Gaming in Macau can be traced back to as early as the 16th century, and in 1847 the city introduced the first legal framework for gaming.
By António Ramirez
Partner at G&R Law Firm.
Managing Director of CAP Investment Company
In 1961, Stanley Ho and his partners at STDM brought us Gaming 2.0, an innovative offer at that time in the gaming industry, which encompassed restaurants, comp systems, the junkets model, ferries to Macau, and much more, laying the foundations for modern Macau. We are grateful for everything Mr Ho gave to Macau and for his role in the city’s history.
In 2002, visionary Sheldon Adelson and Sands China brought the Cotai Strip to life and implemented the Integrated Resort model (IR), once again changing the gaming industry with a far-reaching impact well beyond Macau. The IR model is much more than casinos and gaming — it includes shopping malls, MICE and entertainment, all under the same roof to create a must-see destination.
Wynn brought us super-luxury IR. Galaxy became a leader and proved that it could compete with and even surpass the US operators. Melco brought a younger proposal and a distinctive architecture that will be appreciated by generations to come. MGM, with an already recognizable global brand, also earned further accolades for the success of its Chinese-American management approach. SJM changed as well, carrying the legacy of history into a modern company approach. The fantastic efforts of operators, the Macau Government, and the Central Government not only gave us Macau Gaming 3.0, but also allowed us to become leaders in gaming worldwide and paved the way for the city’s unprecedented development as well as remarkable improvements in residents’ standard of living.
Now it is time to decide what Macau’s Gaming 4.0 will look like — unless we would prefer to settle for Gaming 3.1.
4.0 requires a new vision, a unique point of observation, and the involvement of companies and individuals from a range of industries that all have something to contribute to the gaming industry. To cite just one example of similar past successes, it was the addition of the MICE business that allowed the development of a genuine Integrated Resorts.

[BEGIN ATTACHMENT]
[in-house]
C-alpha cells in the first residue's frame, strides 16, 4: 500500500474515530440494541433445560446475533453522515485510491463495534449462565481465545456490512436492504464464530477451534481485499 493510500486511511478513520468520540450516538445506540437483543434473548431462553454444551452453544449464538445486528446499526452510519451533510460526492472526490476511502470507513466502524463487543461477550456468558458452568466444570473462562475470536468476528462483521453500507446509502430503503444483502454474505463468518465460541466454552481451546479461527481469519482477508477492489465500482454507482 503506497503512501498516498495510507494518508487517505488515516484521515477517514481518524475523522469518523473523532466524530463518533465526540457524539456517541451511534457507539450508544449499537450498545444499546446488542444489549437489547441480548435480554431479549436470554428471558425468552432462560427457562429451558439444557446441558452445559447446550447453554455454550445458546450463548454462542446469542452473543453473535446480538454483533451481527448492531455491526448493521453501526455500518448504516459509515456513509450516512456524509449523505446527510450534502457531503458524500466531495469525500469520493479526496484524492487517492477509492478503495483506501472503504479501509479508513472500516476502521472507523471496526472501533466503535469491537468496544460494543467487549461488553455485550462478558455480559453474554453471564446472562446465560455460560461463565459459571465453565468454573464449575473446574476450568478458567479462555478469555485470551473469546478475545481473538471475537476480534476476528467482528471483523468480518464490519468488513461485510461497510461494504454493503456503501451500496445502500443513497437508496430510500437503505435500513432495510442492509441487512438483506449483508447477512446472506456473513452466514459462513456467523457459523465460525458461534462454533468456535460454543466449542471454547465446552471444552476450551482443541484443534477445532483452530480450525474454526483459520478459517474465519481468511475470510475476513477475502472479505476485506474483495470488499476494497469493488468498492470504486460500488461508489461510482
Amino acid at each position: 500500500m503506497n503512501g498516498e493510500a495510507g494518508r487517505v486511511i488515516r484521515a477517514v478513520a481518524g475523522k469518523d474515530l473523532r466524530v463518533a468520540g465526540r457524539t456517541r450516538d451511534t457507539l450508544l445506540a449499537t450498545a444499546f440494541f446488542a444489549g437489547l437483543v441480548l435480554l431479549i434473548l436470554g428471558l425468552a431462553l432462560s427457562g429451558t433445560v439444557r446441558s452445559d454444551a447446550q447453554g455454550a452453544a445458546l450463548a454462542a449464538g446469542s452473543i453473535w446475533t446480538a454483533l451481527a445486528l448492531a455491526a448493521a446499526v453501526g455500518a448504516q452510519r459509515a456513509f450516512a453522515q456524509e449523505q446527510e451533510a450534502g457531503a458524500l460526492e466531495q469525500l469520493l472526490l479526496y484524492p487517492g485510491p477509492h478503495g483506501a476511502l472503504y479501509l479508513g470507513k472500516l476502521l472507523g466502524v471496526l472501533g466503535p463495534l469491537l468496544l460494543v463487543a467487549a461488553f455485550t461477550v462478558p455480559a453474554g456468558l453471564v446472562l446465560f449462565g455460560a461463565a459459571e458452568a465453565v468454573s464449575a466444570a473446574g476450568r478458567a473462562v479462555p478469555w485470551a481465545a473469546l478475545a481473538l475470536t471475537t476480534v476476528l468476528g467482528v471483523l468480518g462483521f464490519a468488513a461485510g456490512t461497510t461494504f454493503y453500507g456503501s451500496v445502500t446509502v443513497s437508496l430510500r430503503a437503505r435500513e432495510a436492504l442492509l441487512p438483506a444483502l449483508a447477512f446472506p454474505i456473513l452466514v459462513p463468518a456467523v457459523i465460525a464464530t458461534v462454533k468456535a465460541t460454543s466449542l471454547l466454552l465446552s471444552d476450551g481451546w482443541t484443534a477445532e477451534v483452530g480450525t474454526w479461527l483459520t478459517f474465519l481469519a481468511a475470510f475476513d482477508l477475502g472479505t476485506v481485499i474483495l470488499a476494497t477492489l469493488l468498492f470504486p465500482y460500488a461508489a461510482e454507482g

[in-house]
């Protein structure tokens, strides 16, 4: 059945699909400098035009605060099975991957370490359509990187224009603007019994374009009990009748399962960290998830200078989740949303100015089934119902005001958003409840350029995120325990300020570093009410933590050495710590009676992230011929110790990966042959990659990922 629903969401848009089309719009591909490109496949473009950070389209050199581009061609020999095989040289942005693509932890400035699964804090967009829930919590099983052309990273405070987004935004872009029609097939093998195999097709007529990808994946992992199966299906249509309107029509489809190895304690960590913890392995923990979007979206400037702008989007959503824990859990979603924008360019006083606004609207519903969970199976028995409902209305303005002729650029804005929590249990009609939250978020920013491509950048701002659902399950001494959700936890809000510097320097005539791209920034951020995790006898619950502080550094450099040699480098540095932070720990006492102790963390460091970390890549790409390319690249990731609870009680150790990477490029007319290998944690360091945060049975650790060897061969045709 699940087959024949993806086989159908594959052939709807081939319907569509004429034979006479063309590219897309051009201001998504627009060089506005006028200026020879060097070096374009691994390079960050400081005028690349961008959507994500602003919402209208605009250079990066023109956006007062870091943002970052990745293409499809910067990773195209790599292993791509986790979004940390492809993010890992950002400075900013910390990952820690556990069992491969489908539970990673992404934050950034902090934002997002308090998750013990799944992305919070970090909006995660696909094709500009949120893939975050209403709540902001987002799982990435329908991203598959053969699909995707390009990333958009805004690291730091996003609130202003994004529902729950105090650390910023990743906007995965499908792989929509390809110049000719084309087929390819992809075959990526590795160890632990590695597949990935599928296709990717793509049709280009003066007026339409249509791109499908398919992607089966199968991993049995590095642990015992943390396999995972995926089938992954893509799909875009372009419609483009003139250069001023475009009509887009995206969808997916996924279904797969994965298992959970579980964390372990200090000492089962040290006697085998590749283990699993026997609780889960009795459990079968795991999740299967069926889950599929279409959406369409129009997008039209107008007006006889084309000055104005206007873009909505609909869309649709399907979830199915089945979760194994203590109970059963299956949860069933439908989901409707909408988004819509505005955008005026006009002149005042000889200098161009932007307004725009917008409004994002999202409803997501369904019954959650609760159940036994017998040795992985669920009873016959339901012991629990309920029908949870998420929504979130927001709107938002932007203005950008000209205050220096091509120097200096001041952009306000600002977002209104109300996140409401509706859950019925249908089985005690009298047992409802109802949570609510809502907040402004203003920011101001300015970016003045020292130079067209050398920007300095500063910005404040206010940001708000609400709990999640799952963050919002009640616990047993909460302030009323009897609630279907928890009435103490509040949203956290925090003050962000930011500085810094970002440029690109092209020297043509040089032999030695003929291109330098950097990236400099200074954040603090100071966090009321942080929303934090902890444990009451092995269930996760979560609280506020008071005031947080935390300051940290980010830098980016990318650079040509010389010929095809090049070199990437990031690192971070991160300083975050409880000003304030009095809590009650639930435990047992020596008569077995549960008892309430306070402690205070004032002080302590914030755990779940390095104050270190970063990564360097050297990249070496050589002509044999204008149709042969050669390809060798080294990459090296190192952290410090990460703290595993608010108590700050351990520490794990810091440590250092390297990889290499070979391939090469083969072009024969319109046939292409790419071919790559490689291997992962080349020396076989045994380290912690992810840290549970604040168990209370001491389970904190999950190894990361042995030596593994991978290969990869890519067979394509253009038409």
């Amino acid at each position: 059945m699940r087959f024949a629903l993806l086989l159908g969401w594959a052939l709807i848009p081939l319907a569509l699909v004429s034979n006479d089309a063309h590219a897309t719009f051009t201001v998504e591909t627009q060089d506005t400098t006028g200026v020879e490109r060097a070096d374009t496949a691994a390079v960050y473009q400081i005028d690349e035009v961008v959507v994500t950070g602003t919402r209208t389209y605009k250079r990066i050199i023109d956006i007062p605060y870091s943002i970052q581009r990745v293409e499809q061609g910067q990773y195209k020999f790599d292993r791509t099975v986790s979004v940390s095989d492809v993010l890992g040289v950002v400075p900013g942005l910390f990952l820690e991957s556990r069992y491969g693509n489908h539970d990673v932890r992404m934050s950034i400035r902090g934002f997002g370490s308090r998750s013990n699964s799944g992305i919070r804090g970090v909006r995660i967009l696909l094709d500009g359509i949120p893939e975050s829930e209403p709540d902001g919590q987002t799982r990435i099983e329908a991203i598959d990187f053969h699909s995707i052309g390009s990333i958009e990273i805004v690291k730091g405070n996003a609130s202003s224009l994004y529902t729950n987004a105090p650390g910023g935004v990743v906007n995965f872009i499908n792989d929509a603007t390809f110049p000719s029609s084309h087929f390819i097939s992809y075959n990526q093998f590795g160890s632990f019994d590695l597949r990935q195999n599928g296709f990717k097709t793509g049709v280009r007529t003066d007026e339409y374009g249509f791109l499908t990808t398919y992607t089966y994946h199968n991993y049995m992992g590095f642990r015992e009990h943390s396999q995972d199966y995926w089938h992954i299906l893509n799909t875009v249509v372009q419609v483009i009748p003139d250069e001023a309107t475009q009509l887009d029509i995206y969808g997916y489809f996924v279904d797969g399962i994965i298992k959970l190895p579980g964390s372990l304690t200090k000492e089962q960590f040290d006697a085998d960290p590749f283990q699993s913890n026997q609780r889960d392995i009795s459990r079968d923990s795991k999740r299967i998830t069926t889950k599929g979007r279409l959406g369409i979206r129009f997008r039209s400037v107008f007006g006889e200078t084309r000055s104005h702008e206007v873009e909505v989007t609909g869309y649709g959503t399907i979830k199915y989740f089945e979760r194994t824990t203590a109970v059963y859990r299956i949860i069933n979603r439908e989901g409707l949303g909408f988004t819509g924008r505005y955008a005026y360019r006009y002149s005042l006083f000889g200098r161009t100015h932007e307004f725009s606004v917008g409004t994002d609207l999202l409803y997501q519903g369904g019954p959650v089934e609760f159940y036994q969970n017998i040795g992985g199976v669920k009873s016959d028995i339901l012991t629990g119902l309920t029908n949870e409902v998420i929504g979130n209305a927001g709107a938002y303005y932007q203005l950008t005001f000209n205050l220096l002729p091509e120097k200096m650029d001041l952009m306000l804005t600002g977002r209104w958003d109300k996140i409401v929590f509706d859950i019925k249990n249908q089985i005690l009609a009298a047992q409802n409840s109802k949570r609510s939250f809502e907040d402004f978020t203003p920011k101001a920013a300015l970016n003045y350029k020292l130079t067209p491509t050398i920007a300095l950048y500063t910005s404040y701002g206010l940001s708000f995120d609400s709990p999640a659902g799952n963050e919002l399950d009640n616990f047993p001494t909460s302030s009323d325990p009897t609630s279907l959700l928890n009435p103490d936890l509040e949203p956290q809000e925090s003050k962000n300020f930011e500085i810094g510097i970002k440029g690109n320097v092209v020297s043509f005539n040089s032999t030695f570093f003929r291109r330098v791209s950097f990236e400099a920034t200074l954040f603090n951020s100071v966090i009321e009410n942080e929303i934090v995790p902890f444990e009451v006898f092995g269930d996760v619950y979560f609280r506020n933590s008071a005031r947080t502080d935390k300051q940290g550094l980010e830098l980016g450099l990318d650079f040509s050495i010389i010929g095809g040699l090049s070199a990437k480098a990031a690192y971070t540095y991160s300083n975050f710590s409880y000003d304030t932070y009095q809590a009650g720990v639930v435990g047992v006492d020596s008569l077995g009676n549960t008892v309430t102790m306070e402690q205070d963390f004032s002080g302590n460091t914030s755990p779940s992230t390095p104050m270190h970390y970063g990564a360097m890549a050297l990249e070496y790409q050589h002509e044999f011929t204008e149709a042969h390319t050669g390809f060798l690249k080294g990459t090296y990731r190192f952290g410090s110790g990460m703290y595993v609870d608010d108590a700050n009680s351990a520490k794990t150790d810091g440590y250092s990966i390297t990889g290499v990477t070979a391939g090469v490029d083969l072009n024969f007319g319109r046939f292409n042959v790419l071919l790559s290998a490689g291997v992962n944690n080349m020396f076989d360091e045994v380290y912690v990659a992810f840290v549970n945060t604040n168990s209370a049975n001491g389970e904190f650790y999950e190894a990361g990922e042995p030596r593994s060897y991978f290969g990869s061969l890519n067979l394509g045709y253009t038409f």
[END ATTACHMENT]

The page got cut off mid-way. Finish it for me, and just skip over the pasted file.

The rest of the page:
Where to start?
a) First, consider what China wants and expects from Macau. What role can Macau play in the bigger picture of China?
b) What are Macau’s own future goals? How can the gaming industry help Macau achieve them?
c) What are the expectations of Macau’s citizens? Where do we want to work? What legacy do we want for future generations?
Once we identify the answers to these three topics, we can consider what must be adjusted in the gaming industry and the consequent impact that such adjustments will have on the upcoming public tender.
In the future, Macau will need to compete with other rising gaming jurisdictions in Asia, such as Japan, Korea or the Philippines. Macau will also have to compete with other non-gaming destinations — China, for example, is doing a fantastic job of building must-see destinations. Hainan Island’s Golden Flower project is a case in point in this respect.
We can only achieve 4.0 by involving new players who bring a different vision. We need to move from having companies and management that see Macau’s gaming sector purely from a gaming-centric perspective, and shift toward companies and leadership that can add new business and innovative approaches that aspire beyond the current boundaries of Macau’s gaming industry.
Apart from adding one more concession or the concessionaires’ “dilution,” we can regulate and add many different management companies. This would allow Macau to be less dependent on a small number of companies, solving the issue of the so-called “satellite” city casinos, inviting healthy competition, and facilitating change at a much faster pace.
The management companies can bring a different viewpoint by coming from other markets and diverse backgrounds. Nevertheless, we would continue to walk on the firm ground provided by the larger and more experienced companies that hold the concession agreements, offering a safety net.
Management companies that will add businesses beyond the current IR model will take it to a higher level with the use and development of artificial intelligence and other IT solutions, creating a more robust entertainment offer, bringing in global brands not associated with gaming, developing new platforms leveraging gaming, and much more. To achieve that vision, we need a clear plan. We will need to bring new people and expertise to Macau.
Of course, management companies are not the only solution. In the end, those who bid in the public tender must present a compelling business plan that brings new business in line with the three aforementioned topics and adds new business avenues not contemplated in the current IR model — again positively disrupting the industry to take it to a new level.
Surely the current operators already have teams working on Macau Gaming 4.0.